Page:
Nurses and other health care staff earn far less, dragging the sector's average down.

Kollár did not rule out that the local strike, which started in Bratislava, could grow into a national strike by all health care employees.

The Health Ministry was not planning any steps in connection with the strike.

"The Health Ministry respects everyone's right to express their opinion, but regards the protection of patients as the most important issue. Under no circumstances will we allow people to be held hostage to such a dispute, not even where the wages of health care staff are concerned," ministry spokesman Karol Farkašovský told The Slovak Spectator.

"Citizens must always receive the quality and scope of health care they need and that is required by law," Farkašovský said.

According to Kollár, patients will not suffer during the strike.

"We will still be providing acute health care, to protect the health and the lives of citizens," he said.

On the other hand, hospitals were to postpone all planned operations and regular medical examinations, tests and consultations.

Farkašovský said that his ministry was "monitoring the situation", and reported that the Union of Health Care Workers (SOZ) was continuing negotiations, while the LOZ had called for a strike.

One week before the announced strike date, labour, employer and state representatives had met for "tripartite" talks at the ministry's initiative. According to Farkašovský, the meeting "confirmed that the potential of mutual talks has not been exhausted.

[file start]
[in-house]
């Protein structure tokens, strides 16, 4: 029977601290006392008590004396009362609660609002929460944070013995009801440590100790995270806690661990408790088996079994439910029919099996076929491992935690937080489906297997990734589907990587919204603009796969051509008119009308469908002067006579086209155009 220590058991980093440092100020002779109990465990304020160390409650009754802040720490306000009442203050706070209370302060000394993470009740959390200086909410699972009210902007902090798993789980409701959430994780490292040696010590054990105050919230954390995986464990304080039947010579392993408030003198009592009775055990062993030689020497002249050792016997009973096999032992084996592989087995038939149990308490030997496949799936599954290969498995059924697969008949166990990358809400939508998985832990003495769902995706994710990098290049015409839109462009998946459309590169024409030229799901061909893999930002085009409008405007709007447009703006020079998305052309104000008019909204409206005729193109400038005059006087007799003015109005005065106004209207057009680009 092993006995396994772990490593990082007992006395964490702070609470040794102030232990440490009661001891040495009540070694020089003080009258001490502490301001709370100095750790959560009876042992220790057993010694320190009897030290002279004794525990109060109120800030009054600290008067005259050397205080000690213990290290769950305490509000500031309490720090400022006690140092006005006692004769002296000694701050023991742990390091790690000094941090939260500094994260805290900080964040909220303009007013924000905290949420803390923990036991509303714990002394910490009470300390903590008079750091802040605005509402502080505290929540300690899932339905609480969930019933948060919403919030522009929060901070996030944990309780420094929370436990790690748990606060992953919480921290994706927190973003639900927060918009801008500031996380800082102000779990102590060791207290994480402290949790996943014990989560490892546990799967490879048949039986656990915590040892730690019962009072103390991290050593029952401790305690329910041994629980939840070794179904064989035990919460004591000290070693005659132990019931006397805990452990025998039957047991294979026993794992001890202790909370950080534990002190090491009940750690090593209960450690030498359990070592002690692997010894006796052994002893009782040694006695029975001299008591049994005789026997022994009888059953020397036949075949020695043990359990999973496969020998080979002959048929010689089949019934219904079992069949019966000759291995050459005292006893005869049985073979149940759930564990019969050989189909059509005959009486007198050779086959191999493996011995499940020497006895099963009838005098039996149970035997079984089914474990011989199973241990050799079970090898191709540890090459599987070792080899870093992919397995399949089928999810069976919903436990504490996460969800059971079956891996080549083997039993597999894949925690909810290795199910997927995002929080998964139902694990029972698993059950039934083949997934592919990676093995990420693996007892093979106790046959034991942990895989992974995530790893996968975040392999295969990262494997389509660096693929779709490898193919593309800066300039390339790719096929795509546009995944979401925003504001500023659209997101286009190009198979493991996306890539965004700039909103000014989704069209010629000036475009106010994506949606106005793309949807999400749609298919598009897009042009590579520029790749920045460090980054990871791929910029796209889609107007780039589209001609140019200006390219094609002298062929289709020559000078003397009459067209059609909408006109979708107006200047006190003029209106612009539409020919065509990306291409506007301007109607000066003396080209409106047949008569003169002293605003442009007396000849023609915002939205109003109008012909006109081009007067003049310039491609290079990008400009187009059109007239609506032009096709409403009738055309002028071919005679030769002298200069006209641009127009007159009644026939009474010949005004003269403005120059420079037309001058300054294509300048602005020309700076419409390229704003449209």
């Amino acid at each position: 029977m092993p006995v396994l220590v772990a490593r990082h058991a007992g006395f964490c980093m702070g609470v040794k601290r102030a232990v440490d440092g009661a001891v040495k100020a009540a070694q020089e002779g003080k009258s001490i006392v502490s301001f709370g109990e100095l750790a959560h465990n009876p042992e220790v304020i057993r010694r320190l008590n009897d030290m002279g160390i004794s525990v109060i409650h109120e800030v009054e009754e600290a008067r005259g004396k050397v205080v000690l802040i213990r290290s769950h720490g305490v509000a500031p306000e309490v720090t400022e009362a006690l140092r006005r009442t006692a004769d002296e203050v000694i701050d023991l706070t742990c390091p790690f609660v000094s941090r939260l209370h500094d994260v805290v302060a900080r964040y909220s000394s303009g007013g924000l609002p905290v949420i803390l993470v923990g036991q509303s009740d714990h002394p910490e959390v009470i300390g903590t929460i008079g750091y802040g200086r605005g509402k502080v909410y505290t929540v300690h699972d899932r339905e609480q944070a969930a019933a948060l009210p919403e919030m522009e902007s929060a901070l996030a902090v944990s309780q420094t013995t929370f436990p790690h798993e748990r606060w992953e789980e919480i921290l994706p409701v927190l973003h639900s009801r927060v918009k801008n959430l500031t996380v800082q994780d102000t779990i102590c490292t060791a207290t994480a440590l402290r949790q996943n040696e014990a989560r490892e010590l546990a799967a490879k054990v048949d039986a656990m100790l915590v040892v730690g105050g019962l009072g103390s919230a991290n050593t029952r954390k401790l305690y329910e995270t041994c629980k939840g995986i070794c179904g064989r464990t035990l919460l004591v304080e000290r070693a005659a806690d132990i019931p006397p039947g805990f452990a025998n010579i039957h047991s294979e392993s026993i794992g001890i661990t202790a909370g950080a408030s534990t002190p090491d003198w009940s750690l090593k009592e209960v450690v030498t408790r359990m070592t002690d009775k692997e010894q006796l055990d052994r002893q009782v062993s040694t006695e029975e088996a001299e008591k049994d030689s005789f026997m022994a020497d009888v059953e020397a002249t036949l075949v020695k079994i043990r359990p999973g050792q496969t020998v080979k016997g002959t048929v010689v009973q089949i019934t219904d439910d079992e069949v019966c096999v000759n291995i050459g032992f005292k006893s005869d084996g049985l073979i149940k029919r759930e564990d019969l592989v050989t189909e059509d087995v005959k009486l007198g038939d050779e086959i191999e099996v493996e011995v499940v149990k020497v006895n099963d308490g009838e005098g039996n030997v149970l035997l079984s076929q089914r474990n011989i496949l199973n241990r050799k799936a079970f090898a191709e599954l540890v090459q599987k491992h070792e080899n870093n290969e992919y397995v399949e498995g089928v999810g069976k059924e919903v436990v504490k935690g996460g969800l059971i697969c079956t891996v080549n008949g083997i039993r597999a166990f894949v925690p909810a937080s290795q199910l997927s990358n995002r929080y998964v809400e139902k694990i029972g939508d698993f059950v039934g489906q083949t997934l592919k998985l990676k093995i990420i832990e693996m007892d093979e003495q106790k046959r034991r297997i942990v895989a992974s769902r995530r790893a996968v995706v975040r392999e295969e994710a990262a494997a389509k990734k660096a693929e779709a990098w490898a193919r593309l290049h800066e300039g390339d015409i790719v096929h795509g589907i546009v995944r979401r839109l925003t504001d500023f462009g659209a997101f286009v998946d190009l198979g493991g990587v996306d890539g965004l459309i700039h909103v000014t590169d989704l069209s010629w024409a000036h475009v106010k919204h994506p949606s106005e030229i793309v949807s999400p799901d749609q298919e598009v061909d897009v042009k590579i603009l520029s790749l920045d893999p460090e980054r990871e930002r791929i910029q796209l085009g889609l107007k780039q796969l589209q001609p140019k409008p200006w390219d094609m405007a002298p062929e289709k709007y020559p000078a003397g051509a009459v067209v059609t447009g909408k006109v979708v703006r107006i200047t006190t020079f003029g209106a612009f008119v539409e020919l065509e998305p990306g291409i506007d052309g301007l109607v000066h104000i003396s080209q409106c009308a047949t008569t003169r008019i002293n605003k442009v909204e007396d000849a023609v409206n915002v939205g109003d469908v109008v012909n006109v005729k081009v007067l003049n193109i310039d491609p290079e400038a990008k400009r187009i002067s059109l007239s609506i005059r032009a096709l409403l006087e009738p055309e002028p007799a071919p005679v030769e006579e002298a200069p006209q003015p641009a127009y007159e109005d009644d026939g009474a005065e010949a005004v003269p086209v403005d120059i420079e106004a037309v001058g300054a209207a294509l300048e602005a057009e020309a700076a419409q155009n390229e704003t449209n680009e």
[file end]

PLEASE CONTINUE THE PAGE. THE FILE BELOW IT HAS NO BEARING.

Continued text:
"Both sides have to understand their real possibilities and work towards a rational and acceptable compromise," he said.

But the LOZ seemed determined to strike.

Kollár complained that the prime minister had not responded to an open letter that the labour unions sent him earlier last month.

"We consider this not only impolite, but also an expression of offended vanity. The prime minister probably thought he would easily solve this problem during last week's 'pre-election meeting' at Ružinov hospital," Kollár said.

According to Dzurinda's spokesman, Martin Maruška, "the prime minister responded to the letter by holding that personal meeting with health care labour union representatives in Ružinov on March 28".

The Bratislava health care employees want the government to increase their wages by 25 percent, halt the transformation of public health care facilities into joint stock companies, and cover the sector's cash shortfall from the state budget.

At a previous meeting with FNsP Director Valerián Potičný, the labour unions were offered a 5 percent wage increase for lower and middle health care staff, while doctors were to receive a 10 percent increase plus another 5 percent in the form of individual bonuses.

The hospital director argued that the hospital did not have enough money to raise wages by a greater amount. The health care workers turned down his offer.